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Trace the development of Sheila throughout the play, and discuss her function as a character in relation to shaping the audience's response

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Trace the development of Sheila throughout the play, and discuss her function as a character in relation to shaping the audience's response Within this essay I intend to explore the possibility that Sheila transmogrifies from a very material, individualist being in a philosophical sense, to having a much more socialist perspective, including her thoughts on social responsibility, and her own family's role in this new attitude. In my opinion, Sheila's function within this play is to stimulate free thinking amongst the younger members of the audience, and encourage them to re-think their ideals, morals and belief, aiming mainly to turn the audience towards socialism. When we first meet Shelia in the first act, she comes across to the audience as immature, spoilt and very much materialistic - a typical upper-class adolescent female. She demonstrates her immaturity in the manner with which she addresses her parents, calling them: 'mummy,' and, 'daddy,' in the same fashion with which a toddler might address its mother and father. This infantile attitude is due to her lack of life experience, and the fact remains that she has been mollycoddled throughout her childhood, slowing down her progression into adulthood. Shelia acts like a child, thus her parents threat her as they would a child. ...read more.


Perhaps most importantly of all, she learns from her actions, promising: 'I'll never, never do it again to anybody.' This new-found maturity of course has implications on her relationship with Gerald. Instead of being the subservient 'typical woman' of the day in the relationship, she assumes the power role. She does this initially by disobeying Gerald - he tells her to 'leave it at that,' to which she replies: 'We can't leave it at that,' - and then going as far as to call him a fool when he suggests his secret can be kept from the inspector. Sheila's evolution and expansion of mind continues into Scene two, where she persists in making her own decisions, rather than letting the menfolk make them for her. Gerald reacts poorly to this, accusing her of wanting to see him put through 'it,' - 'it' being the questioning (or perhaps even interrogation). Sheila resented this, telling him: 'so that's what you think I'm really like. I'm glad I realised in time.' This illustrates change in the way she feels about her husband-to-be, and a realisation that she doesn't have to fulfil the wishes of her mother, father or anyone else. She has become independent. However, this independence came at a price. To be freed from her parents reign, she had to be shown the hard side of life, and this has seriously affected her. ...read more.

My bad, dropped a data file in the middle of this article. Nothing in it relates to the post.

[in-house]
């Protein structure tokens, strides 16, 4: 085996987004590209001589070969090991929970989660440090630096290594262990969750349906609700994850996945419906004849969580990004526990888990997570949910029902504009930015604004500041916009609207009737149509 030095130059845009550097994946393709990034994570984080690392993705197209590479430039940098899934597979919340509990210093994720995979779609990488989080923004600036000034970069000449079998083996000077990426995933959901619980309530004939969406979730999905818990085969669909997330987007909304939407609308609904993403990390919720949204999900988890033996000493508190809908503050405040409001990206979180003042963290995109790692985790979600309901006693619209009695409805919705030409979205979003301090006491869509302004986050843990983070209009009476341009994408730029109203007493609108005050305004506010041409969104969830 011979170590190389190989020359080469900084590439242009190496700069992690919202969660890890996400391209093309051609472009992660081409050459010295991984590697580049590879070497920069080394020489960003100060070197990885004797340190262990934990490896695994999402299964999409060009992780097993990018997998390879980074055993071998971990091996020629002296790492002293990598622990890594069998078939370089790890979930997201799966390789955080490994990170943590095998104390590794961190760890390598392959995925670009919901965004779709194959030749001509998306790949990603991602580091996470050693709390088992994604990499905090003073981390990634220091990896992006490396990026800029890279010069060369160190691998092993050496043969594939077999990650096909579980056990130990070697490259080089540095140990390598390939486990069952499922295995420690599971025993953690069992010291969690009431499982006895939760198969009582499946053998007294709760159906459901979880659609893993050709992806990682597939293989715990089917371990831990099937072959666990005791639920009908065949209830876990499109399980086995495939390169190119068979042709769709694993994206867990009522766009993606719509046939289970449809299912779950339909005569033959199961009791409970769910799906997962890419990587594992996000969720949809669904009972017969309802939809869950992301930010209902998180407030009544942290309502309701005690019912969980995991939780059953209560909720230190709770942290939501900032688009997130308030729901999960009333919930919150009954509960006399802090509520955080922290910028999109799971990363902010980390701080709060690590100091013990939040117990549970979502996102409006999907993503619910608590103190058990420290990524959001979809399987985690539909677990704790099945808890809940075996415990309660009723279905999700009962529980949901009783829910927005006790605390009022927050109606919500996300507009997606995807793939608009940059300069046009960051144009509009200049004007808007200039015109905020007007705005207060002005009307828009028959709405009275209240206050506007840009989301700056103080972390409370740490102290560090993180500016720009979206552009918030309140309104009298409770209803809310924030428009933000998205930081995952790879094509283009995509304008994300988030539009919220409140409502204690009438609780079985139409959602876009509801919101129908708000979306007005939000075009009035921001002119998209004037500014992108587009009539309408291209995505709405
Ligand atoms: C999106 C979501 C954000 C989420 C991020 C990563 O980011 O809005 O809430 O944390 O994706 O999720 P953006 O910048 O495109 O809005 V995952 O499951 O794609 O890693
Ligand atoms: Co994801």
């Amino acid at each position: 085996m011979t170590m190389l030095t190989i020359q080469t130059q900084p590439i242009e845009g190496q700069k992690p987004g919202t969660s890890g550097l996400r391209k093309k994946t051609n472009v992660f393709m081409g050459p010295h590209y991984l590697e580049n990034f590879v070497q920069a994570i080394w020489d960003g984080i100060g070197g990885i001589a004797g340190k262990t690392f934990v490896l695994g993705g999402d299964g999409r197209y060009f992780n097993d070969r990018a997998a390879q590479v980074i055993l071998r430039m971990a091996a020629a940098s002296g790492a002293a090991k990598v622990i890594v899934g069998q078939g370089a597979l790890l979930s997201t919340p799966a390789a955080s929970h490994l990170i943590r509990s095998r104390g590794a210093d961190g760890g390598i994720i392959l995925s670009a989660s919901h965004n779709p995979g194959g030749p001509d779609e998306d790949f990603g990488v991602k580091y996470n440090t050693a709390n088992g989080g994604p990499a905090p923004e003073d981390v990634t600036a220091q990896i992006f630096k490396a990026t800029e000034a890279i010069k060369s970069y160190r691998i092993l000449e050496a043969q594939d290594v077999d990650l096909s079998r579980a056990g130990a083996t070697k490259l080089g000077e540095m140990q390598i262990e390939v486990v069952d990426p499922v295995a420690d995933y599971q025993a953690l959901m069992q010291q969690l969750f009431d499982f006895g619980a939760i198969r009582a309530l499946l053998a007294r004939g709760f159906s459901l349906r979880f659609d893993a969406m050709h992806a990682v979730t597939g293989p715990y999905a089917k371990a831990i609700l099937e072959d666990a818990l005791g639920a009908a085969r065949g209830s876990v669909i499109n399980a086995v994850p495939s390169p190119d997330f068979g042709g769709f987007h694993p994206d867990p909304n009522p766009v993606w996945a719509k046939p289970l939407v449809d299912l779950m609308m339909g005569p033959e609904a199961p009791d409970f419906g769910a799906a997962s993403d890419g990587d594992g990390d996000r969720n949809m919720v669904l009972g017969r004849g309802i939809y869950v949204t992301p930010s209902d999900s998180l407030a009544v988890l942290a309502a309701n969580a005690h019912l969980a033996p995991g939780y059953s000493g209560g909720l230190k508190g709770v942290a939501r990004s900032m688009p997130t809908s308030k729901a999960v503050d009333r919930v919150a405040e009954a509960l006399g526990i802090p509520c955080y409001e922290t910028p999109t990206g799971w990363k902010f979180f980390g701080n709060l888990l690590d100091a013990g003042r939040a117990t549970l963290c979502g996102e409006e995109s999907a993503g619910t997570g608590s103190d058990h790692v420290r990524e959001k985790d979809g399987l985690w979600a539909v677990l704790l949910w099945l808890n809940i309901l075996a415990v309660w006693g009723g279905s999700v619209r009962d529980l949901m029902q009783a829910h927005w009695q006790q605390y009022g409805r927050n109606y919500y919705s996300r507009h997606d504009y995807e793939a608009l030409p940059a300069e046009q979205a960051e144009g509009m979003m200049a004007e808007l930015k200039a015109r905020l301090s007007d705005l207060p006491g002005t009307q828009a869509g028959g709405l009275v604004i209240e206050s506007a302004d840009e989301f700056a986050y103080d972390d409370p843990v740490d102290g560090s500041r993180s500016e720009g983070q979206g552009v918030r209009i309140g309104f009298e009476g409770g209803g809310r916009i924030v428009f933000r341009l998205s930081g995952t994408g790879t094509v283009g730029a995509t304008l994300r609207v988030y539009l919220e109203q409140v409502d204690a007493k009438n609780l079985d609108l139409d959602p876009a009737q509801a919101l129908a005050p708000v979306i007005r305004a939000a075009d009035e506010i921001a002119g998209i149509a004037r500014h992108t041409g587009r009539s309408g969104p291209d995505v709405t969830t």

The argument continues in much the same fashion. Gerald and Mr & Mrs Birling try to convince Eric and Sheila (but secretly themselves) that the whole affair if irrelevant and all that matters is Mr Birling's finances and public image. Eric and Shelia passionately argue their case, but to no avail. Priestly warns, through Sheila, that it'll all end in 'Fire and blood and anguish.' This is his warning to society - if Britain continues the way it's going, it could well end up in civil war, or worse.. J.B. Priestly intended this production to appeal to the youth of Britain because, as the oft-quoted proverb cites 'the youth of today will rule the world of tomorrow.' This means that if the majority of youth are in favour of socialist reform, it is highly likely that someone in favour of such reform would be voted into power - this play, at its most basic level, is nothing more than a piece of propaganda, intricately designed to subconsciously sway the most malleable, susceptible minds within the audience. So far, Priestley's prediction of a capitalist-induced war has become increasingly likely to come true. Capitalism, socialism - it is irrelevant, as conflict has become so deeply engrained in the human psyche, it'll take more than revolution to rid the world of it. ?? ?? ?? ?? Joe Kingham ...read more.

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